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Duc in Altum: Deepening our Relationships

By Jennifer Gregory Miller ( bio - articles - email ) | Sep 02, 2022 | In The Liturgical Year

My husband and I (with our youngest son) dropped off our oldest son at Franciscan University of Steubenville last week. Our son is a freshman in college! It was personally refreshing for me to go visit to my alma mater, but also reassuring that it is a good place for our son. So far it has been a smooth transition. I think our youngest son is the one that is having the hardest time in adjusting, as he is losing his best friend and companion.

I’d say we have been in “college mode” in earnest since last year. It has been a flurry of activity having a senior in high school with all those extra senior activities, plus the college applications and guiding our son into the big decisions of life. And the last few months have been the actual physical preparation: doctors’ appointments, list-making, shopping, packing, etc. for going away to college.

Last Friday we said good-bye. I have been preparing myself for this transition, and praying for the graces for this time. This is a big shift in his transition of becoming a man. Oh yes, he will come back for breaks and still be at home at times, but there is a natural change, and we will never be in the same parent model as we were before.

Truly, when friends and family ask, I am really happy for him. Of course, it’s a little bittersweet at times when I still see that little smiling baby boy in the young man he’s grown to be. This is the natural transition of life and I’m excited as to what is in store for him. As my husband keeps saying, this is the point that, like St. John the Baptist, we as parents must decrease, and our son must increase. This is his turn and his time.

I keep wondering if it will hit me and I’ll be emotional, but I think my attitude has been consistent all through their childhood. I love our family memories, but I like to embrace the child where he is at the moment. I have tried to recognize him where he is now. I don’t wish they would stay babies or be little forever. At each periods of their growth, I have enjoyed our sons for the persons they are at that moment.

Duc in Altum

Throughout this process, I’ve been thinking how this is a time for both of us as parents, and for our son to “put out into the deep” or “Duc in altum.” We just heard this Gospel at Mass last week. I was pondering the words of Pope St. John Paul II in his Apostolic Letter Novo Millennio Ineunte (emphasis mine):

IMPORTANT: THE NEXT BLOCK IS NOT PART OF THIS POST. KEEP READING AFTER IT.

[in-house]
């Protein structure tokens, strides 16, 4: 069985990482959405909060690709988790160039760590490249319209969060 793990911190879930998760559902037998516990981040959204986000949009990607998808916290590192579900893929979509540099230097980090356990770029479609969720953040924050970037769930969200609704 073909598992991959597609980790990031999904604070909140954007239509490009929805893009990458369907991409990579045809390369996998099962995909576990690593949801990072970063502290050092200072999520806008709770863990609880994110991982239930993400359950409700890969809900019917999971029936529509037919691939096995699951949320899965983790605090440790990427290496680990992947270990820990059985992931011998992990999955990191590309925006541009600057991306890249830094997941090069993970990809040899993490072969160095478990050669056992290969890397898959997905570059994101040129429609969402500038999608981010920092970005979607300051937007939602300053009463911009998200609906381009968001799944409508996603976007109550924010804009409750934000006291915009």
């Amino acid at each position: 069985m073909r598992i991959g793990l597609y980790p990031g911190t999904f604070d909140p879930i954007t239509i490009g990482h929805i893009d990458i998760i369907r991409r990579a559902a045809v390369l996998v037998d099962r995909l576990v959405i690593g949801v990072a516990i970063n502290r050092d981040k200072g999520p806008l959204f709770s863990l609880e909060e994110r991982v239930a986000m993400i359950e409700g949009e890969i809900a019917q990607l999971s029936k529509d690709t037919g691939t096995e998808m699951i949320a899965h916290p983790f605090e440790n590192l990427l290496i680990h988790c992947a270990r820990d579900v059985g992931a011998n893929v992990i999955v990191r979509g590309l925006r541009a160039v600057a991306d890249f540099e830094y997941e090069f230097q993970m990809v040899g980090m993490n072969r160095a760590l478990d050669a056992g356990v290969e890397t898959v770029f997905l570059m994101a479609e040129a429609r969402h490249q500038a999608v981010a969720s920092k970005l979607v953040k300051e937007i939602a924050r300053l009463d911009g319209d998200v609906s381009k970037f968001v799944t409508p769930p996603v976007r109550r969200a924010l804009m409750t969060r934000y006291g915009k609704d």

…our hearts ring out with the words of Jesus when one day, after speaking to the crowds from Simon’s boat, he invited the Apostle to “put out into the deep” for a catch: “Duc in altum“ (Lk 5:4). Peter and his first companions trusted Christ’s words, and cast the nets. “When they had done this, they caught a great number of fish” (Lk 5:6).

Duc in altum! These words ring out for us today, and they invite us to remember the past with gratitude, to live the present with enthusiasm and to look forward to the future with confidence: “Jesus Christ is the same yesterday and today and for ever” (Heb 13:8). (Pope St. John Paul II, Apostolic Letter Novo Millennio Ineunte)

I can hear in my mind Pope John Paul II saying this phrase, which makes it even more personal. His quote truly sums up how I stand at this moment. I am so grateful for his childhood, I want to embrace the present with joy, and look forward to the future.

And he said further on:

Now we must look ahead, we must “put out into the deep”, trusting in Christ’s words: Duc in altum! What we have done this year cannot justify a sense of complacency, and still less should it lead us to relax our commitment. On the contrary, the experiences we have had should inspire in us new energy, and impel us to invest in concrete initiatives the enthusiasm which we have felt. Jesus himself warns us: “No one who puts his hand to the plough and looks back is fit for the kingdom of God” (Lk 9:62). In the cause of the Kingdom there is no time for looking back, even less for settling into laziness. Much awaits us, and for this reason we must set about drawing up an effective post-Jubilee pastoral plan.

I know he is specifically referring to the change into millennium, but all what he says applies to our current reality, also. The transition to college and manhood is work for both our son and us as parents. It is an adjustment and deepening of relationships.